Second, as I have noted elsewhere, Tolkien rather sharply distinguishes Morwen and Túrin – with their evident pride, stubbornness, and rashness – from Húrin and Niënor, who exude steadfast loyalty but rarely stubbornness or pride. Therefore, I have called Húrin and Niënor the story’s sacrificial animals: Húrin the ox, slaughtered, an inch at a time, over decades; Niënor the lamb, trapped by the Dragon and later slain by a word from his forked tongue. Morwen and Túrin are more complex, and have a more obvious hand in making the mazes in which they become lost. Yet, though they inadvertently act in ways that aid Morgoth’s cause at several turns, they never yield to him. And, interestingly, it is they, and not Húrin and Niënor, who attain at least a final resting place – the Stone of the Hapless – that endures unshaken for as long as the earth endures.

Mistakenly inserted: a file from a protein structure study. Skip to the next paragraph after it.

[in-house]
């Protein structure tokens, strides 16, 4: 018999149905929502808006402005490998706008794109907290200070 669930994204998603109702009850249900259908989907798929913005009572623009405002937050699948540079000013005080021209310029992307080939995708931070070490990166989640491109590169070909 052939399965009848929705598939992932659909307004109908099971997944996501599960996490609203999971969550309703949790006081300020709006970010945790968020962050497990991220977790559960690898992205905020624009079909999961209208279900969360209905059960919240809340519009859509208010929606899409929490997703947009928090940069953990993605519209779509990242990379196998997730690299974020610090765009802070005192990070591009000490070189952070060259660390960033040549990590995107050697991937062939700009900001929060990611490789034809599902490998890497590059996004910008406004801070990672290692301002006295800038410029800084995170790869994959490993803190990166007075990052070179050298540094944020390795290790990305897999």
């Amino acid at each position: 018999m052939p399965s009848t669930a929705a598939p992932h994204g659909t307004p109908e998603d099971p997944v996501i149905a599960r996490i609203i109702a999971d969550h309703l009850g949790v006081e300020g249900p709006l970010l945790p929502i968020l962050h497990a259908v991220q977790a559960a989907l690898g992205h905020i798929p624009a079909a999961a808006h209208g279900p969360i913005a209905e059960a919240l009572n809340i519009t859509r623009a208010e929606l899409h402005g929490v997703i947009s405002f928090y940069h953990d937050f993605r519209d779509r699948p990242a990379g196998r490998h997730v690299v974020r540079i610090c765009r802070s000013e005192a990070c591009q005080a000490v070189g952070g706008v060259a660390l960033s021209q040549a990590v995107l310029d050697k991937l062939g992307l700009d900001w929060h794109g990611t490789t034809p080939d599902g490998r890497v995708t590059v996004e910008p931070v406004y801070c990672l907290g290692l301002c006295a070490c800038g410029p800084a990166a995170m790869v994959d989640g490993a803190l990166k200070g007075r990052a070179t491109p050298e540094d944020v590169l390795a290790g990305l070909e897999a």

Third, I have neither the space nor the aim to provide here very thorough study of the question of how Morgoth’s curse infects the wills of the members of the House of Húrin. That question riddles the whole story. As Flannery O’Connor might have said, really the only way to study it properly is to read the book. What follows, then, is a brief analysis of just a pair of typically horrifying examples, where the barriers between the perceptions and wills of members of Húrin’s family, and the evils that beset them, wear thinnest.
These examples (among others I might bring forth) have this one significant thing in common: They are the places where Húrin and the members of his family dare to look through, or into, the eyes of Morgoth or Glaurung.
II. Be careful, little eyes, what you see
I start with the scene that sets the course of the story: Morgoth’s cursing Húrin and all his kin. At the end of the scene Morgoth said to Húrin